Kentucky Coal Miners
Miner with Black Lung.
The United States Department of Labor - Mine Safety & Health  Administration (MSHA)

Reports Mining fatalities fall to all-time low in 2009

Preliminary data from the U.S. Department of Labor's Mine Safety and Health Administration (MSHA) released today indicate that mine fatalities in 2009 fell to an all-time low for the second straight year. Coal mines recorded 18 mining deaths, and metal/nonmetal mines recorded 16 mining deaths, for a combined total of 34 mining deaths nationwide and a significant drop from last year's total of 52 deaths.

Statistical Summary
Number of Documented Mine Disasters
(where 5 or more deaths occurred):
Coal miner deaths
  Mining Disasters
Black Lung kills 1500 Miners a year.
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Kentucky Coal Miners Monument Harlan,Kentucky
Monument is located on the grounds of the Harlan County Courthouse in Harlan, Kentucky.
Statistical Summary
Number of Documented Mine Disasters
(where 5 or more deaths occurred):
Mining accidents can have a variety of causes, including leaks of poisonous gases such as hydrogen sulfide[1] or explosive natural gases, especially firedamp or methane,[2] dust explosions, collapsing of mine stopes, mining-induced seismicity,[3] flooding, or general mechanical errors from improperly used or malfunctioning mining equipment (such as safety lamps or electrical equipment). Use of imprope explosives underground can also trigger methane and coal dust explosion.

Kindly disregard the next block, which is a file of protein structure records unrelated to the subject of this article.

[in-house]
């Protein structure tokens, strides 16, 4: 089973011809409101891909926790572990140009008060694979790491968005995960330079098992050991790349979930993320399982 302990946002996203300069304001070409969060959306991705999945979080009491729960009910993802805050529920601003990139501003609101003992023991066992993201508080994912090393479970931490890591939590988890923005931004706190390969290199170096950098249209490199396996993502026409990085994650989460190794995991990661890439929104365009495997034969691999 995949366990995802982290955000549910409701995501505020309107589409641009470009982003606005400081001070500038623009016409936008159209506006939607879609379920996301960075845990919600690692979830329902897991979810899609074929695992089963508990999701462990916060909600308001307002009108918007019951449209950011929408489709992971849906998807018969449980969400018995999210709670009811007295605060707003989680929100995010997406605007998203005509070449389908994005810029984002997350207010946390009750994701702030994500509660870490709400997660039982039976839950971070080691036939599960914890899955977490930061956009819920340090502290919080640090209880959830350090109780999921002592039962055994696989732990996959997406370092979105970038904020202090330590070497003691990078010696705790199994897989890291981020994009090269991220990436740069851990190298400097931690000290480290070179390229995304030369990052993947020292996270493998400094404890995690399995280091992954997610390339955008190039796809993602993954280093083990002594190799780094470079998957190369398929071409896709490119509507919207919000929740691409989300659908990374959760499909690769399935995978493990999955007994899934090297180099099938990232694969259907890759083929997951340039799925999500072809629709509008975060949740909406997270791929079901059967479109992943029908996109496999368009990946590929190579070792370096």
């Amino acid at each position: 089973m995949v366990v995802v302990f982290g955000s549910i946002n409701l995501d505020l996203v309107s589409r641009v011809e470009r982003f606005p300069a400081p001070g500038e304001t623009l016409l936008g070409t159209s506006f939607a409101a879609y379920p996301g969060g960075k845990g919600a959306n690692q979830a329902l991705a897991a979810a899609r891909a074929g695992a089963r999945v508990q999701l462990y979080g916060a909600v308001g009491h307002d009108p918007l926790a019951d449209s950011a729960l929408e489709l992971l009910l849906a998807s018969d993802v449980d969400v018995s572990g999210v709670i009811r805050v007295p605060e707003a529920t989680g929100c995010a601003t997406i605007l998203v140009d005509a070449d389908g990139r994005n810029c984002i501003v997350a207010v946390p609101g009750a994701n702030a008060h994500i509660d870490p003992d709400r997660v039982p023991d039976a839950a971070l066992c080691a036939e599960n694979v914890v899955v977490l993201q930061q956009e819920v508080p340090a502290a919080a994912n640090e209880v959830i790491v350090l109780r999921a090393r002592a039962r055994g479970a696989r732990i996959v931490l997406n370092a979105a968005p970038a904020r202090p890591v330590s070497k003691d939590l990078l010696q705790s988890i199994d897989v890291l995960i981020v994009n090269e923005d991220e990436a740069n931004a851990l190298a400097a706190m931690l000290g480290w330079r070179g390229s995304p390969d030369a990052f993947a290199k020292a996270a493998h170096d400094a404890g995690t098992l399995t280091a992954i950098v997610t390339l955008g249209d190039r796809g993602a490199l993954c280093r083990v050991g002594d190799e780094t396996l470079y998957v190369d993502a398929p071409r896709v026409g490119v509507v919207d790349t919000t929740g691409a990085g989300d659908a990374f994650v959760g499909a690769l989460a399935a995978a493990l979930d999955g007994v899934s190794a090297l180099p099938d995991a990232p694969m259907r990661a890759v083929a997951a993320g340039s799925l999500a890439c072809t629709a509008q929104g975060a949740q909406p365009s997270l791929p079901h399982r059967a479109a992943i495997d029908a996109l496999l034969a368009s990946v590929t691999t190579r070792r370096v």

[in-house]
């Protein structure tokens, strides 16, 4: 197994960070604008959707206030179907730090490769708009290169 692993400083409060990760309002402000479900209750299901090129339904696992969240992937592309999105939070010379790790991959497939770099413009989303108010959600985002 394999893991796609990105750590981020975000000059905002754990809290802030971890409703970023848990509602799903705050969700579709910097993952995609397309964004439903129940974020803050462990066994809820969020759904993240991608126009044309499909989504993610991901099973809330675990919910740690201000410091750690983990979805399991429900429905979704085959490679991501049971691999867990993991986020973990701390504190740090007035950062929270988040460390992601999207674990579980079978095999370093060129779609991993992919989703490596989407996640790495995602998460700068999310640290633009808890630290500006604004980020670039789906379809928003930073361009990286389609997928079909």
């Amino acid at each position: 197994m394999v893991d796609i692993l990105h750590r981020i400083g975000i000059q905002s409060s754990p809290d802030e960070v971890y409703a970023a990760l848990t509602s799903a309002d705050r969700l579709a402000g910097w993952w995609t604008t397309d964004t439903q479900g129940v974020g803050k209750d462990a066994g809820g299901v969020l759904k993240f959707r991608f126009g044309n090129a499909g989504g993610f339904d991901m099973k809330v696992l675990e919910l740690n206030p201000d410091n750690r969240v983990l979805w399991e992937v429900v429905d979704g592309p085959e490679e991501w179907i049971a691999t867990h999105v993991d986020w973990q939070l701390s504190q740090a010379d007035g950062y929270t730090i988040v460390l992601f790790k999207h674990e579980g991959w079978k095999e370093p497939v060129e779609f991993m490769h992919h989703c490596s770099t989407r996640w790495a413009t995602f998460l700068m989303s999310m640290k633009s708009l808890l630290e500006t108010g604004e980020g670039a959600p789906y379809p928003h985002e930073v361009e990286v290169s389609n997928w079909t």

Falls of ground remain the greatest single hazard faced by underground miners. They caused nearly 50% of fatal injuries. When coal is first mined, large pillars coal are left to support the rock between the mine and surface. When these pillars are removed, the ground collapses.

Data has been recorded and documented that in the United States alone 717 mining disasters have occurred with incidents with five or more fatalities. This data does not reflect incidental accidents.
In Memorandum
A Monument dedicated to the Harlan County Coal Miners who lost their lives in mining accidents.  Picture donated to this web site by Jennifer Cassim Farmer.
“Let the workers organize. Let the toilers assemble. Let their crystallized voice proclaim their injustices and demand their privileges. Let all thoughtful citizens sustain them, for the future of Labor is the future of America.” ~John L. Lewisk